A riddle for you: What do Alejandro Jodorowsky, H.R Giger, Salvador Dali, Pink Floyd, Mick Jagger, Jean ‘Moebius’ Giraud, David Carradine and Orson Welles all have in common?
Famously insane and engaging cult director Alejandro Jodorowsky wanted his forth feature film to change the game entirely; he wanted it to be the cinematic epic to end all epics; a film that all others following would be judged against; one that would define film as the new greatest form of art and expression. He proclaimed that the legendary and so-called “un-filmable” Sci-fi opus Dune by Frank Herbert would be this very project… having never read the actual book in the first place. This tells you all you really need to know about the man. His passion and energy precedes him; even on his own endeavors.
Jodorowsky had already made a name for himself within art-house cinema with his unabashedly unique works El Topo and The Holy Mountain in the 70’s, catering to the obscure and esoteric. He made films completely his own and on his own terms. After cementing a niche doing just that, the auteur wanted to make a film that would change not just his fans minds about film and its possibilities but any audience about the filmic medium. He turned to Frank Herbert’s endearingly complex sci-fi epic as the framework for this undertaking. In order to do so he put together a team that rivals any ensemble cast in cinematic history. He wanted his so-called “Spiritual Warriors” involved in every department and facet in his passion project, which included some of the greatest contemporary pop-artists across the artistic spectrum.
After seeing John Carpenter’s Dark Star he sought the screenwriter Dan O’Bannon to pen the script. After first going to legendary movie special effects man Douglas Trumbull he turned to a couple of artists outside the cinematic medium to craft the hypnotic sci-fi elements in comic book illustrator Jean Moebius Giraud and surrealist painter H.R Giger. Some of the standout moments from the film are as the sequences and sets the two designed are animated spell-bindingly. For the casting he had some, shall we say, interesting ideas including David Carradine, Orson Welles, Salvador Dali, his own son Brontis and of course Mick Jagger. All these decisions are related by the director and some of the very people he choose in candid and often hilarious interview segments. Through it all Jodorowsky shows us how he could get people to believe in his vision; his affability, his passion, his charism and above all sheer gall making Dune his way on his terms with his dream team.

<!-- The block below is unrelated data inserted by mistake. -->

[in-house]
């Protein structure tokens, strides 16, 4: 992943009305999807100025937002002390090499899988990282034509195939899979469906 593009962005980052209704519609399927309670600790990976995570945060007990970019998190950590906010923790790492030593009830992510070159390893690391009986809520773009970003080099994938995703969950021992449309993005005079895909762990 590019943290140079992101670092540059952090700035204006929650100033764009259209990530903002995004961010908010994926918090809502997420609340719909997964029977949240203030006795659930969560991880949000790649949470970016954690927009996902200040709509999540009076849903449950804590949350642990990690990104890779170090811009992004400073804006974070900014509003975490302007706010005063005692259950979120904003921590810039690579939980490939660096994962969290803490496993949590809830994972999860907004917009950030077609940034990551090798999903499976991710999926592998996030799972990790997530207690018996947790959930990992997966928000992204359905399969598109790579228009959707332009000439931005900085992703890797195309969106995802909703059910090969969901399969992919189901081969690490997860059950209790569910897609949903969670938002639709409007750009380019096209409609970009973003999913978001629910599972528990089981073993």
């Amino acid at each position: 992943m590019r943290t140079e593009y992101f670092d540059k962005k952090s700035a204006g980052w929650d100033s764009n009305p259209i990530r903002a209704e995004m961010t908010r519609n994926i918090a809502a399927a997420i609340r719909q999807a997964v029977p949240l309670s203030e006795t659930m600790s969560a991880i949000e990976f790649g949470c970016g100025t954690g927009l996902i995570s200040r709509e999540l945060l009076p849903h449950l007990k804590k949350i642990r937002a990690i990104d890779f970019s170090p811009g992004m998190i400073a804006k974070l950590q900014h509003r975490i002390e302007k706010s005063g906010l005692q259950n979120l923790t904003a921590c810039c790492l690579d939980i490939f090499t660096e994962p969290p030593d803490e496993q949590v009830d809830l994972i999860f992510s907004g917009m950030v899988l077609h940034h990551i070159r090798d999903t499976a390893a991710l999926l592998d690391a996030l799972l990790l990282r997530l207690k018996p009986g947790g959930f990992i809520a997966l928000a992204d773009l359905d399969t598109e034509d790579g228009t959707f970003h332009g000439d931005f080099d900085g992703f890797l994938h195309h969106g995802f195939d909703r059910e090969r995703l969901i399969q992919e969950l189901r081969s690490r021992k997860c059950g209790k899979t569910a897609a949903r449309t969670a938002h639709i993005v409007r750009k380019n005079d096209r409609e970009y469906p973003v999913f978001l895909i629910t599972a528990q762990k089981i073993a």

Many a Hollywood legend has been told are about passion projects that fall through, game-changing films that never were, and cinematic milestones that never saw a single scene printed. Every kind of filmmaker from Kubrick to Gilliam has one of these stories in their careers. It all speaks to how difficult getting a film made is; however, the effort is not in vain this time around. Jodorowsky’s Dune chronicles the dream of many and the hard awakening of potential never fully realized, but the dream team that was assembled trickled into other prominent filmmaker’s projects. Many a indelible Sci-Fi film from the late 70’s onward has it’s roots firmly with Jodorowsky’s Dune. The spirit lives on in many frames of other great works.
Most audiences going into this one will be fully aware that the Dune that was released to the general public was a David Lynch film, and one of the poorest efforts in the director’s filmography. Many of the problems stemmed from staying too true to the source material without giving more creative energy to the adaptation. The documentary here does not seek to say beyond a reasonable doubt that Jodorowsky would’ve bettered Lynch in his own adaptation; it only seeks to question and ponder what could’ve been. At the same time saying that even when an endeavor as passionately cultivated as this one fails to build itself up, it can still bear fruit in the most unsuspecting and gratifying ways.